FHA loan requirements are published in a handbook more than 1,000 pages long. You would need to drink at least a 20-ounce cup of coffee with a turbo shot just to stay awake through the first 20 pages. Good news: You don’t have to do that, because NerdWallet summarizes the rules for you.
Here’s what you need to know about the requirements to get a Federal Housing Administration loan, without the jargon and footnotes — about topics such as debt-to-income ratios, loan limits and credit scores.
» MORE: Overview of FHA loan basics
FHA loan down payment
With the FHA, the minimum down payment depends on your credit score. With a credit score of 580 or higher, the minimum down payment is 3.5%. With a score of 500 to 579, the minimum down payment is 10%.
FHA debt-to-income requirements
Lenders pay attention to your debt-to-income ratio, regardless of the type of mortgage you get. The debt-to-income ratio, known as DTI, measures the percentage of your pretax income that you spend on monthly debt payments, including mortgage, credit cards, student loans and other obligations. You can use a debt-to-income ratio calculator to figure out where you stand.
The FHA requires a debt-to-income ratio of 50% or less, according to Brian Sullivan, public affairs specialist for the U.S. Department of Housing and Urban Development, which runs the FHA.
FHA loan income requirements
There is no minimum — or maximum — salary you can earn that will qualify you for or prohibit you from getting an FHA-insured mortgage. However, you must:
Have at least two established credit accounts. Examples: a credit card and a car loan.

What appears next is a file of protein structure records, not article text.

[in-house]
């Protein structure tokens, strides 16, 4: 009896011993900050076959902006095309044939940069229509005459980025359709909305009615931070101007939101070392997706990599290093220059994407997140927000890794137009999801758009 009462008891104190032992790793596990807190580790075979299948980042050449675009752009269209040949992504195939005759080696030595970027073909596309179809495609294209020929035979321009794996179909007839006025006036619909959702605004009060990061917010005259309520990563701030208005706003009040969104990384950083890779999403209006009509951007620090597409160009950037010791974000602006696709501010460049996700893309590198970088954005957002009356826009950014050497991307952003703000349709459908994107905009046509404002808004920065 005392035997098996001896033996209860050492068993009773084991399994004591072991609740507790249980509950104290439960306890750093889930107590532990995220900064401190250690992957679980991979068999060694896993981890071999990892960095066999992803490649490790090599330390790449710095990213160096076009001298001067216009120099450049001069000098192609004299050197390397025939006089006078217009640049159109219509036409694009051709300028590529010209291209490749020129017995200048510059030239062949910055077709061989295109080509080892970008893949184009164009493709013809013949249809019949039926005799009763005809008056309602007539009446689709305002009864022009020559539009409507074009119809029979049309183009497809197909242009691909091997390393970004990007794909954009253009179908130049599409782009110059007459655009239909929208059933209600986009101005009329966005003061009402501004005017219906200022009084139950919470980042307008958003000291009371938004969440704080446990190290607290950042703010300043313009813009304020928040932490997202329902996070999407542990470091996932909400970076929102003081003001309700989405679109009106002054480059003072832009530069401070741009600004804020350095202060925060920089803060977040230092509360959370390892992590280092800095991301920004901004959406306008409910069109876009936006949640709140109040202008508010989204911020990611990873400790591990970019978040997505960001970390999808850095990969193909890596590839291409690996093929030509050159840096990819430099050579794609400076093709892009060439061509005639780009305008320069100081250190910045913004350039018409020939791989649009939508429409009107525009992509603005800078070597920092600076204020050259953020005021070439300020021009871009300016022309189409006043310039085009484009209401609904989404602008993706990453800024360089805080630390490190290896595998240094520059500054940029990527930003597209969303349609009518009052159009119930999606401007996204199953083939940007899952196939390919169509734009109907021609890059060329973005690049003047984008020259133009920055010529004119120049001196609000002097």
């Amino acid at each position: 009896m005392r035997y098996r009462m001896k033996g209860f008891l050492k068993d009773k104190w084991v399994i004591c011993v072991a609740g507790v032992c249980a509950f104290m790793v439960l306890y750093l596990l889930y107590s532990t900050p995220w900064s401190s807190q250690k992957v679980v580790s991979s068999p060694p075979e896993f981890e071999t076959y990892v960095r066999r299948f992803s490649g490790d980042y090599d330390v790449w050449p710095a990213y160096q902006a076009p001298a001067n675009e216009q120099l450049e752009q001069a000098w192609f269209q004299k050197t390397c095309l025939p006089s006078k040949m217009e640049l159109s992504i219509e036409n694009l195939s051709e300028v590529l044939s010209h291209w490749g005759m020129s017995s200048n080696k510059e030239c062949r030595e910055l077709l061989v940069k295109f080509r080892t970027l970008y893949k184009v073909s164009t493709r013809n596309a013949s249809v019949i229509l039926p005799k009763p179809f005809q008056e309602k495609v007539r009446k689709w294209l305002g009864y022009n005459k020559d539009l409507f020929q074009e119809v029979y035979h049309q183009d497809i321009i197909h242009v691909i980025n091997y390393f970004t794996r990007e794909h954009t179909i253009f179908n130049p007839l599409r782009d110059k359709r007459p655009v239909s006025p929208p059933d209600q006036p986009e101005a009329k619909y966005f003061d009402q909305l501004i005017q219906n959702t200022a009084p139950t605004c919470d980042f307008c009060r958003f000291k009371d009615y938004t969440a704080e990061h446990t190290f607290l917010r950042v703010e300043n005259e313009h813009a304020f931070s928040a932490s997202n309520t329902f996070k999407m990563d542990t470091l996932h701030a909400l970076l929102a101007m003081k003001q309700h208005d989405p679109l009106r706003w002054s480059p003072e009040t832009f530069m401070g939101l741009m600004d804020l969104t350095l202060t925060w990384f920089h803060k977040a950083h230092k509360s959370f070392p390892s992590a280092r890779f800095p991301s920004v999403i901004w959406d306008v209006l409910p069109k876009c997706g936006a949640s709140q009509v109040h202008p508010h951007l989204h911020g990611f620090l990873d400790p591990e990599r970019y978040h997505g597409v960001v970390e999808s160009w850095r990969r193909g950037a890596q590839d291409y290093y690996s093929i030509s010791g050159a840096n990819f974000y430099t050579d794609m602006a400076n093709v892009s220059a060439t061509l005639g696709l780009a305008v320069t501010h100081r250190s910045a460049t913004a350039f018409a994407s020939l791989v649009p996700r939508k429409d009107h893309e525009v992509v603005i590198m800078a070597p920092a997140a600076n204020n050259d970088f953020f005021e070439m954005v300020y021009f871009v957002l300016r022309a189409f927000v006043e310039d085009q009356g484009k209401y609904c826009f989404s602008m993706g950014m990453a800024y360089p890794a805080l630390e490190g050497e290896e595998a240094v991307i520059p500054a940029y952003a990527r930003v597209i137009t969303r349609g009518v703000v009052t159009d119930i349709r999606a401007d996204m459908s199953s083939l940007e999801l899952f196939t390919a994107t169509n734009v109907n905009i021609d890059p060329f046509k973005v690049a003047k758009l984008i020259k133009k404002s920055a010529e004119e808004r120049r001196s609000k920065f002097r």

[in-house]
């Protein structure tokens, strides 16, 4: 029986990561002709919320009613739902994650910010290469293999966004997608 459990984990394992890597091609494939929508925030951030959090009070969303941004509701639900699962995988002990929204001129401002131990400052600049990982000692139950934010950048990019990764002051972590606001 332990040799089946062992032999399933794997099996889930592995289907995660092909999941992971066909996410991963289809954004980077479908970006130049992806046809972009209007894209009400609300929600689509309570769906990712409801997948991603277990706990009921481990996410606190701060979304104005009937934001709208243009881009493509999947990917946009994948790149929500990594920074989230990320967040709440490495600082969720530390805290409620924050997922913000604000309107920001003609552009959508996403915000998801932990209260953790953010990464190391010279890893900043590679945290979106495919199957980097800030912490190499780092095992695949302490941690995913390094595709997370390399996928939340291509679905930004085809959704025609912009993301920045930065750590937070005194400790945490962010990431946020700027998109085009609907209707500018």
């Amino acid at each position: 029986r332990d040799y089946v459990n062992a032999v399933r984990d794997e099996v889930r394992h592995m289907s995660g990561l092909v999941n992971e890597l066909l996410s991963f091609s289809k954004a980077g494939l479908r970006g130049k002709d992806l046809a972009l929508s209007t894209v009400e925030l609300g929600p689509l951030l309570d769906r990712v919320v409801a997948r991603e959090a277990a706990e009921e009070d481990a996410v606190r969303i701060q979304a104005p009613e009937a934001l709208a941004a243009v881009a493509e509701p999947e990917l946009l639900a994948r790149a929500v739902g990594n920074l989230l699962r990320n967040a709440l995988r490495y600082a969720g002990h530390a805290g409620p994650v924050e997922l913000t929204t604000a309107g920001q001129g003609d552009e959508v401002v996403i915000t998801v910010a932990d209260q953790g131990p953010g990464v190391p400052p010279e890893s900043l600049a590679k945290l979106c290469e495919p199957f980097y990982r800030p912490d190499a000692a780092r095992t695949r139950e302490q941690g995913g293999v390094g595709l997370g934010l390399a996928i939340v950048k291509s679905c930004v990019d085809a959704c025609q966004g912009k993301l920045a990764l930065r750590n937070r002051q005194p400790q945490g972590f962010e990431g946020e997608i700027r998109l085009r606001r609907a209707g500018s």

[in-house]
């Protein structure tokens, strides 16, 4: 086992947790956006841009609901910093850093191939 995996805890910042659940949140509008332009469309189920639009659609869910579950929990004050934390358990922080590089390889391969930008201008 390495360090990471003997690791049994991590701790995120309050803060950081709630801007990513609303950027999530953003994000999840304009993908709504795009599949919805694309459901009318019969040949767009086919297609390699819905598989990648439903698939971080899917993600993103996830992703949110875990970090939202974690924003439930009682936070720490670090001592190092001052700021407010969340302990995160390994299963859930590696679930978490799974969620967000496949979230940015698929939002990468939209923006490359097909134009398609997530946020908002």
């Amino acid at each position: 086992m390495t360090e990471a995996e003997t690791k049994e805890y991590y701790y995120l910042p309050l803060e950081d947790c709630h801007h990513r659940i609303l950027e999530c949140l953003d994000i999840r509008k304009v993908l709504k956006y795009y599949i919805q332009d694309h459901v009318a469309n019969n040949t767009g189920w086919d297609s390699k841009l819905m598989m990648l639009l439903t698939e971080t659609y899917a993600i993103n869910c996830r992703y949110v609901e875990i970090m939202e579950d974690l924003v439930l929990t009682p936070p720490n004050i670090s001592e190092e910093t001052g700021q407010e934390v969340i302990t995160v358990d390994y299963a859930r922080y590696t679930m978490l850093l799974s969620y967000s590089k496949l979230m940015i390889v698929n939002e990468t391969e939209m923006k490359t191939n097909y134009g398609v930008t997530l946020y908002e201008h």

Not have delinquent federal debt or judgments — tax-related or otherwise — or debt associated with past FHA-insured mortgages.
Account for cash gifts that help with the down payment. These gifts must be verified in writing, signed and dated by the donor.
Here is some of the documentation you will need when applying for an FHA home loan.
You must show proof of a Social Security number.
Provide original pay stubs, W-2 forms or valid tax returns, as necessary.
Of course, there are other stipulations — remember, the handbook is more than 1,000 pages — but an FHA-approved lender will walk you through the details if other requirements apply to you.
FHA property requirements
In addition to borrower qualifications, the property itself must meet certain requirements before you can qualify for an FHA mortgage.
The loan must be for a principal residence, and at least one borrower must occupy the property within 60 days of closing.
It can't be an investment property.
An FHA appraisal includes a strict inspection, assessing a home not only on value but also on minimum property standards.
The property can’t be a flip: meaning you can’t buy a house within 90 days of a prior sale.
You must take title to the property in your own name or in the name of a living trust at settlement.
FHA loan limits
The property must meet FHA loan limits, which vary by county. In 2019, that’s generally $314,827 for single-family homes in low-cost areas and $726,525 in high-cost areas.
There are lender requirements, too
The FHA insures the loan, but a lender makes the final decision whether to hand over the money — and can determine what specific qualifications it requires.
Sullivan, spokesman for HUD, says: “We can set our standards, and we can say, ‘If you meet these requirements, FHA will insure a mortgage on that loan.’ And yet, lenders may add on what are called ‘credit overlays’ on top of our standards, and make it that much harder to qualify for a loan that they originate.”
Those requirements can include a higher credit score, or a better debt-to-income ratio. It’s a good reason to shop more than one lender.
What if you don’t meet all FHA requirements?
“FHA’s standard underwriting criteria is rolled up into a ‘scorecard’ that considers many factors related to income and debt,” Sullivan says. “Under certain conditions, particularly when a borrower doesn’t fit into our general score card requirements, a manual underwriting is required.”
That means if your situation doesn’t neatly fit within all the guidelines, a lender may consider your loan application as a one-off instance, an exception.